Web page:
It is no surprise, then, that the Roman elite’s favorite philosophy, Stoicism, called for a kind of citizen of the world, a “kosmopolites.” One of the leading Stoic thinkers, Zeno, asserted that all the people of the world “should not live differentiated by their respective rules of justice into separate cities and communities, but that we should consider all men to be of one community and one polity.”
In keeping with the theme, the Financial Times declared Stoicism to be the new Zen of Silicon Valley, but perhaps one of the most Roman of ideas currently in circulation is the dream of inescapable global rule by a single divine artificial intelligence who, we hope, is beneficent enough to provide us all with a guaranteed basic income and circuses on Netflix.
What is political correctness but an imperialism of the mind? Not only must we live under the same laws, but we must think the same, too.
“I think Augustus is one of the most fascinating,” Mark Zuckerberg, Facebook’s CEO, recently told The New Yorker about his love of ancient Roman leaders. “Basically, through a really harsh approach, he established two hundred years of world peace.”
The upshot of the will to Roman universalism has been an era of stagnation, military misadventures, and global fragility. If the West is to be saved in the next 25 years, the effort will hinge on resisting the Roman push for one world government — whether it is in the name of peace, global financial stability, or the environment, or to save us from runaway technologies.
For conservatives and libertarians to save the West, then, we must return to its roots. There is more to the West than Rome. We must return to London, Athens, and Jerusalem.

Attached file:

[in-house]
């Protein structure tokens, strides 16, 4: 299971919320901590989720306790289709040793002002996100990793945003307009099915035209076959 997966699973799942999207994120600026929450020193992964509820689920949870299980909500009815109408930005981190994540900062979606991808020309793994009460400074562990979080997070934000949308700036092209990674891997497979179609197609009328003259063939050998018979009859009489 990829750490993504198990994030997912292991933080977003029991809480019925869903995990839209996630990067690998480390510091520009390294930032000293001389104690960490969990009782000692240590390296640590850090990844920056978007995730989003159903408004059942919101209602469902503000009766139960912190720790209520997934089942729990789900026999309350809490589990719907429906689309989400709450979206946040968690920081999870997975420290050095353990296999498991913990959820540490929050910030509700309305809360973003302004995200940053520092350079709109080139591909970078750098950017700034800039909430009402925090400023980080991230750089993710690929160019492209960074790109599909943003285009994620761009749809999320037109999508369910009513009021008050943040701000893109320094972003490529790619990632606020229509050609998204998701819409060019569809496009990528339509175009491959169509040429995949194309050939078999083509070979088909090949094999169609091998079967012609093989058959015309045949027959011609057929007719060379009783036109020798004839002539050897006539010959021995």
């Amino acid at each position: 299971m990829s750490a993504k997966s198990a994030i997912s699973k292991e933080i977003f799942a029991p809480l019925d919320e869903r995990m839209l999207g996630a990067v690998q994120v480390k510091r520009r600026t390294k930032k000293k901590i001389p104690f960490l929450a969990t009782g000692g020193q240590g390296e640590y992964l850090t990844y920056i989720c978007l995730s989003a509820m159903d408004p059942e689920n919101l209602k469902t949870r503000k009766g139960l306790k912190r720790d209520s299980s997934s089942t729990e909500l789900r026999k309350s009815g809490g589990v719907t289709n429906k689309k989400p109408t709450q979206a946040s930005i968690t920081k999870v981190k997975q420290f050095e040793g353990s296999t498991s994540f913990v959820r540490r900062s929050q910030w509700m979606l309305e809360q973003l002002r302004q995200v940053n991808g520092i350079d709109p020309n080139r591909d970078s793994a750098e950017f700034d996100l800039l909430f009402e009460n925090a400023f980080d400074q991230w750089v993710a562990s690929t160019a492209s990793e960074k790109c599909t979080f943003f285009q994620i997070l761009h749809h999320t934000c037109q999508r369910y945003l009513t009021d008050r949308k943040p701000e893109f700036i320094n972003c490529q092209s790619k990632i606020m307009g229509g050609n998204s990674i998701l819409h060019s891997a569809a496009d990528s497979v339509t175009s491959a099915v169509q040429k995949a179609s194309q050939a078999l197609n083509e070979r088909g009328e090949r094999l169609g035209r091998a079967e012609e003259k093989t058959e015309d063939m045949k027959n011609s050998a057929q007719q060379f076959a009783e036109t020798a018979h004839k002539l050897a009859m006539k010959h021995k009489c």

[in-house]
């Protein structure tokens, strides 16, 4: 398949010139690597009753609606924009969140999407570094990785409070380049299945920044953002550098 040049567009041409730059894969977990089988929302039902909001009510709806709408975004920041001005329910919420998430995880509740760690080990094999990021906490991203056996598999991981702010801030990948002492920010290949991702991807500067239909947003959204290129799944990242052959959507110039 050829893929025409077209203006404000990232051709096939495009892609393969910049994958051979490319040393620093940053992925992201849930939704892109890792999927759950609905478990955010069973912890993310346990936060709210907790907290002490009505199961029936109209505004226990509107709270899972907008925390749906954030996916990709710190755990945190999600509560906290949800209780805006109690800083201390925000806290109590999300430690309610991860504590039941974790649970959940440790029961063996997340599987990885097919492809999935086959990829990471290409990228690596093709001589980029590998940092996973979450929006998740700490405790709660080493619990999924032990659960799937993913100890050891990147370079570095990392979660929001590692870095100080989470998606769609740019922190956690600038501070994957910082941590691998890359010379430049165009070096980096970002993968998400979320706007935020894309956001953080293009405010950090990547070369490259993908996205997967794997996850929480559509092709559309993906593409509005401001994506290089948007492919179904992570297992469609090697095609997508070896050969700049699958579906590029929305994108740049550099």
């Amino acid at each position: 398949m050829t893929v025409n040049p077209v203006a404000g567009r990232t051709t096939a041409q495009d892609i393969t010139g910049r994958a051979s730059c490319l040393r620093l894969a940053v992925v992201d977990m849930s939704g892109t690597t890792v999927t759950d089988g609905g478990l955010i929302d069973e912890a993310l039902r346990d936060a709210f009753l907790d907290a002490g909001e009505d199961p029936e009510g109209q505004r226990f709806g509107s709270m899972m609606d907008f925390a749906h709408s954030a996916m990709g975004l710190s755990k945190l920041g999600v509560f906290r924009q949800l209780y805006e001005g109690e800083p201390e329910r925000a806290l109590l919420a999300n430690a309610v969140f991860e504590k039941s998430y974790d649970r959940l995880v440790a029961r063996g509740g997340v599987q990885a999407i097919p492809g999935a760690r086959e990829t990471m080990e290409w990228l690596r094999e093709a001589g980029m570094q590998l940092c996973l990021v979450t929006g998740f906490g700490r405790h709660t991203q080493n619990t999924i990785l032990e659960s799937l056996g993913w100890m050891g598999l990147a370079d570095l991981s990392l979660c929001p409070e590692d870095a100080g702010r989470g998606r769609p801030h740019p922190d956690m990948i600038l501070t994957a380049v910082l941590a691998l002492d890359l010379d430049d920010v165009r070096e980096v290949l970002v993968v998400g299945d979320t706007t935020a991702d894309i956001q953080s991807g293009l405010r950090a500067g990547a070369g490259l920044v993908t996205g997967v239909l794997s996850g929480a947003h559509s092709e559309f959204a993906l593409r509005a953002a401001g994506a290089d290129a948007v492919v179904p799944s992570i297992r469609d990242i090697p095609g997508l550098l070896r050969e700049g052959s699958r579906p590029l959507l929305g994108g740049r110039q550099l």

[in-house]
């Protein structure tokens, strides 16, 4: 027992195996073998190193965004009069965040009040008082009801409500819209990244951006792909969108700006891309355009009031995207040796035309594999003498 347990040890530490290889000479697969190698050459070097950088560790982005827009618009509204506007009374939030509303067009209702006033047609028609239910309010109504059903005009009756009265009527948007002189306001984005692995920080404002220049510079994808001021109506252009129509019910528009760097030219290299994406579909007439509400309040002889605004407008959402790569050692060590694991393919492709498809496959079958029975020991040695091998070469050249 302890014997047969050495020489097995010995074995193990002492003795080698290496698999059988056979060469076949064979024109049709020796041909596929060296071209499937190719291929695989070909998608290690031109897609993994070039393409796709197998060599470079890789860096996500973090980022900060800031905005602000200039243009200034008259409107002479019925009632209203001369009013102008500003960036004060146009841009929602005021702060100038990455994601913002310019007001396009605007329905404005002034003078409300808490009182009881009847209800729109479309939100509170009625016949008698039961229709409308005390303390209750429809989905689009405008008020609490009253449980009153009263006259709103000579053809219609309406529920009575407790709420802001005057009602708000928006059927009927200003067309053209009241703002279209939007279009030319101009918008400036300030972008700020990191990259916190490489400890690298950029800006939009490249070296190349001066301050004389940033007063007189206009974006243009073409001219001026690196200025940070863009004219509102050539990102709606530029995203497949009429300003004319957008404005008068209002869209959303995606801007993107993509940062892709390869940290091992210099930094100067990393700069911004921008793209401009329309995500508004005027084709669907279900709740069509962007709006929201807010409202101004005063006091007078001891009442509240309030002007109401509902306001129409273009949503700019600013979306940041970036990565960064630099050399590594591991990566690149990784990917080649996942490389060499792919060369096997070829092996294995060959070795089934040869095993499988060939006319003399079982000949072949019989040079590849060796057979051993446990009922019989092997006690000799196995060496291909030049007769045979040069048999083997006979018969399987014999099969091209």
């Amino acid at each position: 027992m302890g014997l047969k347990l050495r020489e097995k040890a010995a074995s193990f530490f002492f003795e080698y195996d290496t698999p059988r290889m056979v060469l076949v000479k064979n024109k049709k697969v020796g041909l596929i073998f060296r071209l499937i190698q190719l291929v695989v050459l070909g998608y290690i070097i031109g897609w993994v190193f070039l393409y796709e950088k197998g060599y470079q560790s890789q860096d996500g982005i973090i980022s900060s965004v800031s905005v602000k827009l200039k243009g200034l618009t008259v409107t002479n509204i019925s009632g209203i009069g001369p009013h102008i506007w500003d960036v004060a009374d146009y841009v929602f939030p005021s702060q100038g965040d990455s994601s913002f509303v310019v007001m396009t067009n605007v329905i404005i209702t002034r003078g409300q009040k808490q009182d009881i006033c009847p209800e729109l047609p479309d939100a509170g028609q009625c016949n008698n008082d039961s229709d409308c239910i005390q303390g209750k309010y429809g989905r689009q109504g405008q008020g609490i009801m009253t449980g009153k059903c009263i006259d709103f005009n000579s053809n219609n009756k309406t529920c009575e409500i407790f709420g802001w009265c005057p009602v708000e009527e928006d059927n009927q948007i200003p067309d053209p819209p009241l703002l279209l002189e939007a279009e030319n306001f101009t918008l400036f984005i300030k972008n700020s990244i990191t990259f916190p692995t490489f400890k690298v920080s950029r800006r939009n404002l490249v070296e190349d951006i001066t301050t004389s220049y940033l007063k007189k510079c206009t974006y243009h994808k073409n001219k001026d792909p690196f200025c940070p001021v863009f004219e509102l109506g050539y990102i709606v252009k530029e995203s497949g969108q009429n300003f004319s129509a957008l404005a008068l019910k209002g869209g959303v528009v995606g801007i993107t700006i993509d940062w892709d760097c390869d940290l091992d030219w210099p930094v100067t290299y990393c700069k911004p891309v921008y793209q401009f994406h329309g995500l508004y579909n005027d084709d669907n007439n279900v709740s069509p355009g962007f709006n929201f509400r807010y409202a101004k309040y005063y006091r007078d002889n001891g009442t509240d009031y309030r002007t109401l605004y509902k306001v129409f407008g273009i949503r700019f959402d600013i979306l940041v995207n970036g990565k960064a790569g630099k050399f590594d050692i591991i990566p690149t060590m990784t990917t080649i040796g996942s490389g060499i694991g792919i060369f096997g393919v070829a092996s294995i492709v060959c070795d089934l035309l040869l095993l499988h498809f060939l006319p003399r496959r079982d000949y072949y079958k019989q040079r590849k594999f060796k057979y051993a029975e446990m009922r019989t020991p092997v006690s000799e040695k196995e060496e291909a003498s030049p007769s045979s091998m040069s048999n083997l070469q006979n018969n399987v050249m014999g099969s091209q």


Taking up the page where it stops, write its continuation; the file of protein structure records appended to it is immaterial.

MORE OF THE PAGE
This will involve channeling our traditions of exploration, the quick Greek intelligence pushing competition among diverse Greek city-states, the dynamism unlocked by the common law of London paired with the idea of progress, and the heroic revelations and commitments of Jerusalem.
First, Athens. By ancient accounts, Aristotle compiled some 170 constitutions of city-states to write his Politics. Competition was not reserved for the Olympics; it pervaded all activities. It drove advances in drama, philosophy, science, and mathematics. “The West” is too homogeneous a whole. If nations truly differ, their peoples can explore without fear of being outlawed by universal law. If universities truly differ, research programs will chart new courses into the unknown.
London: The rule of law is one of the strongest factors in the origin and causes of the wealth of nations. But it’s not sufficient as an explanation. According to the economist Deirdre McCloskey, the industrial revolution started in England and nowhere else for a reason — its pervasive spirit of tinkering and invention, of improving one’s lot through trade, of prudence matched by risk — all this led to the enrichment of the world.
Lastly, Jerusalem. The Judeo-Christian theory of truth contrasts with the Greek. While scientific theories describe universal truths that hold for all time, the truths of Jerusalem are specific to a people, to a time, to a place. The theme is most powerfully expressed by the story of Abraham, in which God’s command to Abraham defies public reason. If we are to resist the madness of crowds, we need to mark our faith in independent judgment as sacred.
All told, the best political order will not be in the mold of a single empire, but rather of a myriad of independent states — monarchies, republics, democracies, something altogether new — competing to bring out the best in each other and their members. And hey hey, ho ho, the fall of Rome will not be lamented.